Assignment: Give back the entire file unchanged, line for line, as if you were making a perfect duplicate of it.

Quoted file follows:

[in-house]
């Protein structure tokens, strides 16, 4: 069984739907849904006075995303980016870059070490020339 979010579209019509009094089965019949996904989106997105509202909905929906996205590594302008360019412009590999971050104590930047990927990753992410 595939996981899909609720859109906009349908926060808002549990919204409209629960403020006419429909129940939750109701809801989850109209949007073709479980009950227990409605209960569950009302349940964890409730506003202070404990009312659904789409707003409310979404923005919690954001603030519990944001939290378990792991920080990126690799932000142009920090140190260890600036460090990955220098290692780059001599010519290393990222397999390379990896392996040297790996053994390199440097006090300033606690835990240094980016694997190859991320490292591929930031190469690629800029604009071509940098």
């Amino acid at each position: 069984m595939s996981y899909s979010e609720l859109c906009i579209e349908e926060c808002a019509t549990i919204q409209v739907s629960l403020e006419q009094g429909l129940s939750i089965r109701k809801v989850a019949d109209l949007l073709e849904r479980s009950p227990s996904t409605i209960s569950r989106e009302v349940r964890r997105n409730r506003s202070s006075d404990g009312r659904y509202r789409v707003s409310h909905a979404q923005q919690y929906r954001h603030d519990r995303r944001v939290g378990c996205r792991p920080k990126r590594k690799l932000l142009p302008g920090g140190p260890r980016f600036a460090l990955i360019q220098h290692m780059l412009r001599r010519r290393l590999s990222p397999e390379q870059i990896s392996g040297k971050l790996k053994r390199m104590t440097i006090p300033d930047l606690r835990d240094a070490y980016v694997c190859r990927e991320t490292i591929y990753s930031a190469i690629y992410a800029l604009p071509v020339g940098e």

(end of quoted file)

[in-house]
């Protein structure tokens, strides 16, 4: 069984739907849904006075995303980016870059070490020339 979010579209019509009094089965019949996904989106997105509202909905929906996205590594302008360019412009590999971050104590930047990927990753992410 595939996981899909609720859109906009349908926060808002549990919204409209629960403020006419429909129940939750109701809801989850109209949007073709479980009950227990409605209960569950009302349940964890409730506003202070404990009312659904789409707003409310979404923005919690954001603030519990944001939290378990792991920080990126690799932000142009920090140190260890600036460090990955220098290692780059001599010519290393990222397999390379990896392996040297790996053994390199440097006090300033606690835990240094980016694997190859991320490292591929930031190469690629800029604009071509940098």
């Amino acid at each position: 069984m595939s996981y899909s979010e609720l859109c906009i579209e349908e926060c808002a019509t549990i919204q409209v739907s629960l403020e006419q009094g429909l129940s939750i089965r109701k809801v989850a019949d109209l949007l073709e849904r479980s009950p227990s996904t409605i209960s569950r989106e009302v349940r964890r997105n409730r506003s202070s006075d404990g009312r659904y509202r789409v707003s409310h909905a979404q923005q919690y929906r954001h603030d519990r995303r944001v939290g378990c996205r792991p920080k990126r590594k690799l932000l142009p302008g920090g140190p260890r980016f600036a460090l990955i360019q220098h290692m780059l412009r001599r010519r290393l590999s990222p397999e390379q870059i990896s392996g040297k971050l790996k053994r390199m104590t440097i006090p300033d930047l606690r835990d240094a070490y980016v694997c190859r990927e991320t490292i591929y990753s930031a190469i690629y992410a800029l604009p071509v020339g940098e």